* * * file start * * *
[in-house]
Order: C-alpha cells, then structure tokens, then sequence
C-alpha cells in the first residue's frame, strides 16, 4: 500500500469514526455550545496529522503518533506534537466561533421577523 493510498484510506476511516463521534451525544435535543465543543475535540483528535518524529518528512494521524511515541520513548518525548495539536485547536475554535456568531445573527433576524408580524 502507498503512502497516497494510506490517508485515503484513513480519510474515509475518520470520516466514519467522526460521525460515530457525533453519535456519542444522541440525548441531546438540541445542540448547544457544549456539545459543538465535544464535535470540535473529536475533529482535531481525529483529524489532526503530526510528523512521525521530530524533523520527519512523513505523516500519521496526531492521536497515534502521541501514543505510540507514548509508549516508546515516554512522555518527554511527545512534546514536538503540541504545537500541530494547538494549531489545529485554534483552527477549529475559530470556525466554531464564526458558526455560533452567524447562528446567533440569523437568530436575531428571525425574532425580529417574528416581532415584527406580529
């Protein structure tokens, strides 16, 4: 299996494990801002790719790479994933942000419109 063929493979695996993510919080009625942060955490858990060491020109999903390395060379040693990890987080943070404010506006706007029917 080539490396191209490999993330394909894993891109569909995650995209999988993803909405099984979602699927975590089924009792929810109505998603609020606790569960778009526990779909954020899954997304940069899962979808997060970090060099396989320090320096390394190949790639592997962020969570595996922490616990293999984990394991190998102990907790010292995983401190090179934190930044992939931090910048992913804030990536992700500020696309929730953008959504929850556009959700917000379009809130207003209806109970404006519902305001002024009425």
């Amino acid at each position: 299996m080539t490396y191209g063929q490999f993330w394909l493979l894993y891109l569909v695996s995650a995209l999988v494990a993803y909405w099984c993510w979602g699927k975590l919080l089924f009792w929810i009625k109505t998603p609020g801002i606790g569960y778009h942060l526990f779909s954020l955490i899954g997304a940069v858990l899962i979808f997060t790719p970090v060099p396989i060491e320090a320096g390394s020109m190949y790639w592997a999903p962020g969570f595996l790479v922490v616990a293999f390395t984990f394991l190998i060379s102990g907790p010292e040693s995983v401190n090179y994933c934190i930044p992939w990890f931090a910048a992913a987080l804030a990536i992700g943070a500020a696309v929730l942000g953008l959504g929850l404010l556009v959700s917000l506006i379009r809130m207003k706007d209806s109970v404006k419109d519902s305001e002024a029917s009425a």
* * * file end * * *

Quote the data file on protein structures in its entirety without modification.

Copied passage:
[in-house]
Order: C-alpha cells, then structure tokens, then sequence
C-alpha cells in the first residue's frame, strides 16, 4: 500500500469514526455550545496529522503518533506534537466561533421577523 493510498484510506476511516463521534451525544435535543465543543475535540483528535518524529518528512494521524511515541520513548518525548495539536485547536475554535456568531445573527433576524408580524 502507498503512502497516497494510506490517508485515503484513513480519510474515509475518520470520516466514519467522526460521525460515530457525533453519535456519542444522541440525548441531546438540541445542540448547544457544549456539545459543538465535544464535535470540535473529536475533529482535531481525529483529524489532526503530526510528523512521525521530530524533523520527519512523513505523516500519521496526531492521536497515534502521541501514543505510540507514548509508549516508546515516554512522555518527554511527545512534546514536538503540541504545537500541530494547538494549531489545529485554534483552527477549529475559530470556525466554531464564526458558526455560533452567524447562528446567533440569523437568530436575531428571525425574532425580529417574528416581532415584527406580529
């Protein structure tokens, strides 16, 4: 299996494990801002790719790479994933942000419109 063929493979695996993510919080009625942060955490858990060491020109999903390395060379040693990890987080943070404010506006706007029917 080539490396191209490999993330394909894993891109569909995650995209999988993803909405099984979602699927975590089924009792929810109505998603609020606790569960778009526990779909954020899954997304940069899962979808997060970090060099396989320090320096390394190949790639592997962020969570595996922490616990293999984990394991190998102990907790010292995983401190090179934190930044992939931090910048992913804030990536992700500020696309929730953008959504929850556009959700917000379009809130207003209806109970404006519902305001002024009425």
């Amino acid at each position: 299996m080539t490396y191209g063929q490999f993330w394909l493979l894993y891109l569909v695996s995650a995209l999988v494990a993803y909405w099984c993510w979602g699927k975590l919080l089924f009792w929810i009625k109505t998603p609020g801002i606790g569960y778009h942060l526990f779909s954020l955490i899954g997304a940069v858990l899962i979808f997060t790719p970090v060099p396989i060491e320090a320096g390394s020109m190949y790639w592997a999903p962020g969570f595996l790479v922490v616990a293999f390395t984990f394991l190998i060379s102990g907790p010292e040693s995983v401190n090179y994933c934190i930044p992939w990890f931090a910048a992913a987080l804030a990536i992700g943070a500020a696309v929730l942000g953008l959504g929850l404010l556009v959700s917000l506006i379009r809130m207003k706007d209806s109970v404006k419109d519902s305001e002024a029917s009425a």